For the last 21 years, Trevor Rabin has been focusing his energy and devoting his time to composing films scores and working with orchestras. In fact, the accomplished guitarist is more active now than he ever has been in his 44-year career -- something he occasionally finds himself politely pointing out to fans on social media.
Yet in that time away from the glitz and grind of the rock star lifestyle, Rabin has felt a increasingly strong internal tug pulling him back to the stage and arenas full of cheering fans.
Now Rabin is back on tour, reunited with his former Yes band-mates Rick Wakeman and Jon Anderson. The trio performs tonight at the Sands Bethlehem Event Center in Bethlehem.
"Frankly, I wasn't sure if I would ever do it again," Rabin said during an Oct. 9 phone interview. "When (Yes guitarist) Chris (Squire) died (in 2015), it hit us all pretty hard. We used that as a catalyst to say, 'Let's go and do this'."
Though the three musicians had kicked around the idea of getting back together, Rabin said scheduling conflicts kept the reunion from happening sooner.
"There is an excitement when getting up on stage. It's really in incredible feeling and there's excitement to it," he said. "That excitement I thought had taken care of anything I was missing on the road. But the interaction with an audience is something that can not be replaced."
Rabin said the group is taking a new approach to the music of Yes by slightly tweaking some of the arrangements. So far, Rabin said, it's worked out nicely. "If the audience is anything to go by, we're sounding pretty good," Rabin said. "It's kind of like skydiving: the first second is terror, but once the first second has gone by, it's like you've done it all your life."
Rabin, a native of Johannesburg, South Africa, joined Yes in 1983. His distinctive guitar style was first heard on the band's triple-platinum-selling 1983 album 90125. The success of 90125 was anchored by the Rabin-penned single "Owner of a Lonely Heart."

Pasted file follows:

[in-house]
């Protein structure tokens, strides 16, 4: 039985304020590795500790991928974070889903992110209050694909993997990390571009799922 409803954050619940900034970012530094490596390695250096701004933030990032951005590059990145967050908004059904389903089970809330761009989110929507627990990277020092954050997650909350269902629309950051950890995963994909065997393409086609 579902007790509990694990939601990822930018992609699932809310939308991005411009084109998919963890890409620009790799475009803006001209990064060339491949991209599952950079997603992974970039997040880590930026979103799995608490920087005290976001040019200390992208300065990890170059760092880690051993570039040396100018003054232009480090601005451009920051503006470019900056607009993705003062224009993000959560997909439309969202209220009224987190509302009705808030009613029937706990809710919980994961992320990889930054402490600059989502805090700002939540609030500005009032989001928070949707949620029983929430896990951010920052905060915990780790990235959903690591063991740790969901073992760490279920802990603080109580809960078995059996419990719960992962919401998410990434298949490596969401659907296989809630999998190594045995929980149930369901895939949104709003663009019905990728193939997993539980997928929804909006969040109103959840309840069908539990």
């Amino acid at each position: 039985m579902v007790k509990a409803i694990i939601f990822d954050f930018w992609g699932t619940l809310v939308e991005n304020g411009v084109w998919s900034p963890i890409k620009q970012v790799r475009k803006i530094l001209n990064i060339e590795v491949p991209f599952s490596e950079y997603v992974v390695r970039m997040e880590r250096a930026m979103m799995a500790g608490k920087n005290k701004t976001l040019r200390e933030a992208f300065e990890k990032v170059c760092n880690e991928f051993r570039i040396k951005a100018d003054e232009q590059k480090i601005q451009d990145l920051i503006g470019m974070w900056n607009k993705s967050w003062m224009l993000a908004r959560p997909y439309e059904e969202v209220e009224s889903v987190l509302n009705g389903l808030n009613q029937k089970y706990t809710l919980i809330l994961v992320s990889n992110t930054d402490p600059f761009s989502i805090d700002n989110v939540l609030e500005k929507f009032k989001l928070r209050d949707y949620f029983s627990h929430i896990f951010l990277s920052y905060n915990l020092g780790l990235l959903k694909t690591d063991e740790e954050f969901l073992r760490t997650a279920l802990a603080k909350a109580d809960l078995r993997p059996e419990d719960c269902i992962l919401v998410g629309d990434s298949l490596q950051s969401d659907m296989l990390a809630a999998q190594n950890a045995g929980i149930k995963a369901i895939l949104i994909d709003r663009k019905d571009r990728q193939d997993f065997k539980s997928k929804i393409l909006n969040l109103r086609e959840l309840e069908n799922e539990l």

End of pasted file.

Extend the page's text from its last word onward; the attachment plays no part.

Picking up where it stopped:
Surprisingly, Rabin said his initial reaction to hearing "Owner of a Lonely Heart" for the first time on the radio was less than optimistic. However, the song would go on to become Yes' first -- and only -- single to top the Billboard 100 chart.
"The first time I heard it, I thought, 'Ooh I'm not so sure.' There was an absolute fear of (fans not liking it), then the album started taking off," he said.
Rabin said "Owner of a Lonely Heart" is a testament to the staying power, and strength, of Yes' catalog. He also recorded guitar on the Yes albums Big Generator, Union and Talk, before leaving the band in 1995 to concentrate on film scores and orchestral music.
"I think one of the things I've learned is they (the songs) live so well. The songs have been around a while and seem to be as vibrant and vital as ever," he said. "The good news is we're not doing five shows in a row. That helps the creaking bones."
In the two decades since his exit from Yes, Rabin has also proudly watched his son Ryan's band Grouplove achieve their own success. Grouplove's 2011 debut EP, Never Trust a Happy Song, spawned the singles "Colours" and "Tongue Tied." "It's such a phenomenal thing. I obviously offered whatever help I could give," Rabin said. "He went off and did his own thing."
Rabin said there still lots of music to write as he continues his quest to craft the perfect song. "I still have to write something I'm 100 percent satisfied with," he said.
Trevor Rabin performs with Rick Wakeman and Jon Anderson tonight at the Sands Bethlehem Event Center, 77 Sands Blvd., Bethlehem. Show time is 8 p.m. Tickets cost $59.50-$79.50. Information: sandseventcenter.com